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    1. Whoops when I say "backed up by supportive specialists/medical professionals we see" I mean those people support home ed-- we don't see those people in a support capacity (we only see a speech therapist for my daughter) but our paediatrican and a counsellor we know are fully supportive of home ed and encourage others to homeschool.

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    2. I get what you say - I think a lot of online groups form because people ARE having issues - they need the support and someone else who gets the difficulties. Maybe that's why I don't spend as much time on them - homeschooling and the kids have gotten easier and I don't have as many questions as I used to.

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  2. Kids all ages and stages here and totally agree with everything you've said. Oh hooray for maturity, I LOVE maturity and truthfully I love journeying with them to there. Teens are fascinating, really they are.

    "The schoolwork is so much more interesting! I read some Facebook groups and if I see one more post about teaching phonics and adding single digits I think I will stab my eyeballs out with a knitting needle. Quadratic equations and European imperialism are where it's at, baby!!!"

    Well had to laugh and then pop out my eyeballs at this. I've been teaching kids to read for 16yrs, and somedays I want to poke out my eyeballs indeed, still have at least another 6 years of reading instruction to go

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    1. Maturity is the goal, don't you think? 6 more years of reading instruction???? You deserve a medal, Erin - you're a better woman than I am!!!!

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  3. That was cheering! Thank you, Ingi!

    Actually the years that scare me the most are the ones between 18 and 22, when they are technically adults, but before the decision-making area of the brain is fully formed. Mini adults, who in reality are total dumbasses.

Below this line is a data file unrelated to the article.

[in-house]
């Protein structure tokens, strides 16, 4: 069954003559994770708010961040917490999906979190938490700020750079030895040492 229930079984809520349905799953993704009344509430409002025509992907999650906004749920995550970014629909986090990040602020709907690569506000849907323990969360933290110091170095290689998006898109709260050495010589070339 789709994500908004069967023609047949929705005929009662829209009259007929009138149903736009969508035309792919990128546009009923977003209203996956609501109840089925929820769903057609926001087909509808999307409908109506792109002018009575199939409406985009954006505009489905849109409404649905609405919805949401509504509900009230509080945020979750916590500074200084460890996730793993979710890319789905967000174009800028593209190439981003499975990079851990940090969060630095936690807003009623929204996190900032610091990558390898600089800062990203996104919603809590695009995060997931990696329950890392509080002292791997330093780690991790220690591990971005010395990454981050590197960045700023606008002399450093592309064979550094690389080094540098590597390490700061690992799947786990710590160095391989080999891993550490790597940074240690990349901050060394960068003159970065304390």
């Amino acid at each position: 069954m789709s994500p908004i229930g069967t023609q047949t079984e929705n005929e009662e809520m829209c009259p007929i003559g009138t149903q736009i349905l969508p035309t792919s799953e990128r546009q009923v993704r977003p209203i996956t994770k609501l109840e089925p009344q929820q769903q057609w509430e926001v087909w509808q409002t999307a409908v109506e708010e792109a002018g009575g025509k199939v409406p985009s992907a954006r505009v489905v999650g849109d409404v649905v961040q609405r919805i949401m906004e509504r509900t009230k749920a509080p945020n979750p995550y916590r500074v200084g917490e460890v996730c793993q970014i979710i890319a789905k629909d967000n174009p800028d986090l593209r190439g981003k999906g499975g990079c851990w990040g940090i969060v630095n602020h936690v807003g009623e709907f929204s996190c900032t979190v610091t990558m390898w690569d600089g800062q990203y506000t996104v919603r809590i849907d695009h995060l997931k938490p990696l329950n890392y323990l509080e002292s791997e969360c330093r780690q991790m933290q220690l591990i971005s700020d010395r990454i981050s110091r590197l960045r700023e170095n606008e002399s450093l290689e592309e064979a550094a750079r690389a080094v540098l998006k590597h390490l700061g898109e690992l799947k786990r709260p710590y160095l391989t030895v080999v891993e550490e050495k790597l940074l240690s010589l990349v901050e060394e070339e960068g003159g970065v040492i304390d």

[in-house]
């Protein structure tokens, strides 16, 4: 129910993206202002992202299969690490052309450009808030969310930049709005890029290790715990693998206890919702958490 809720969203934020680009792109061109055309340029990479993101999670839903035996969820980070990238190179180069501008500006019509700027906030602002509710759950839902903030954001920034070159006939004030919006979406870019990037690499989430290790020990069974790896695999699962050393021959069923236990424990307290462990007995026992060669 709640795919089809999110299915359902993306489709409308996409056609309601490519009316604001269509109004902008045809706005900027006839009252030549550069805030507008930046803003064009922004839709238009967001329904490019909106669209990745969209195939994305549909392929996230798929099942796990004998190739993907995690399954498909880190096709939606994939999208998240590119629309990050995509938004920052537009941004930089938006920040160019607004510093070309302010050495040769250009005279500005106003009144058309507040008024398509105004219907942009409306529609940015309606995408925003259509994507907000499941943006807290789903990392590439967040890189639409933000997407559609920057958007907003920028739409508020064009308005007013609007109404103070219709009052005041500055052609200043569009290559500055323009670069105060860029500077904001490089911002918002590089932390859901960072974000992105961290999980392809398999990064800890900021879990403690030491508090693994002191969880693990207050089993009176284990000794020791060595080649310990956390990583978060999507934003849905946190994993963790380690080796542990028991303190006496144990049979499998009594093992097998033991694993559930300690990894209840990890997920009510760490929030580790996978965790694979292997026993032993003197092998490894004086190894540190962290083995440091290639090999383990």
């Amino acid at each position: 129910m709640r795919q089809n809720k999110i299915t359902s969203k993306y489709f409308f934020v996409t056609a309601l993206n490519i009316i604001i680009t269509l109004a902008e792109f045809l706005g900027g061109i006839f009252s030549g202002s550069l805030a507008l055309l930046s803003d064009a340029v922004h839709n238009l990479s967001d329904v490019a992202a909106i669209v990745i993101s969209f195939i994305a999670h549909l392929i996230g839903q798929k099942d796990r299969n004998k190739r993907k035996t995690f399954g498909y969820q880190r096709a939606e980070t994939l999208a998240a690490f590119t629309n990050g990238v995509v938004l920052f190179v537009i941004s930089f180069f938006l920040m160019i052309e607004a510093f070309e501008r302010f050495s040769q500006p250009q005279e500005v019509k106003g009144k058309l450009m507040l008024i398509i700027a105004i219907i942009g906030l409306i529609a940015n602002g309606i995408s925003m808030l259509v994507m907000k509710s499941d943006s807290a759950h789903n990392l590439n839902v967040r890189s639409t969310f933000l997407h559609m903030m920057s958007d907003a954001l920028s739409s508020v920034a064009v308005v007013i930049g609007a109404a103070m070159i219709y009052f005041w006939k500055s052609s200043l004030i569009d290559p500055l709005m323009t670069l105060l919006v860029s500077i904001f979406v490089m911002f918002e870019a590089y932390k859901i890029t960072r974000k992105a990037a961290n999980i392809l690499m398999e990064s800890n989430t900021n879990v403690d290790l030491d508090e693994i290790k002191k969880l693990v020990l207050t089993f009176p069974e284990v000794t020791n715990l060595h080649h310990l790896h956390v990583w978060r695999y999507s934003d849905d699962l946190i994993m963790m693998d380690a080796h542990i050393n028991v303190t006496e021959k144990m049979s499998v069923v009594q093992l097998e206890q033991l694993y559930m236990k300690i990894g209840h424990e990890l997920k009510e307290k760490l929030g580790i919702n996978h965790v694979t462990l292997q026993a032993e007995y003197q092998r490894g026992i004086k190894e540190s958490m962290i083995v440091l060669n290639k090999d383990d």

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    1. Lalalalala - I don't want to think about it too much.....

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  4. Love your positive attitude! Your kids are lucky to have you as their educator and parent.

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    1. Thanks Wendy - I'll remind them of that when they are having a whinge about me!

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  5. A question for you Ingrid, how do you police the You Tube now that they're big enough to take it to their rooms? Or do you not worry now they're big. Some of the stuff on there is scary-horrible. Lovely post, I've got something to look forward to then! 3 years to go. The mind numbing tediom of primary education did my head in too, so we skipped straight to the good stuff ;)

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    1. Good question, Alyson! The honest answer is I don't, really. We could put stops on the router, but yanno, I have to trust them. They are big(ish) now - so they will be curious, but they are also the sort of kids who will go "lalalala - I don't want to know that yet". I check in with them - they could be lying, but everytime I've sneaked a peak, they've been watching anime (not the awful type).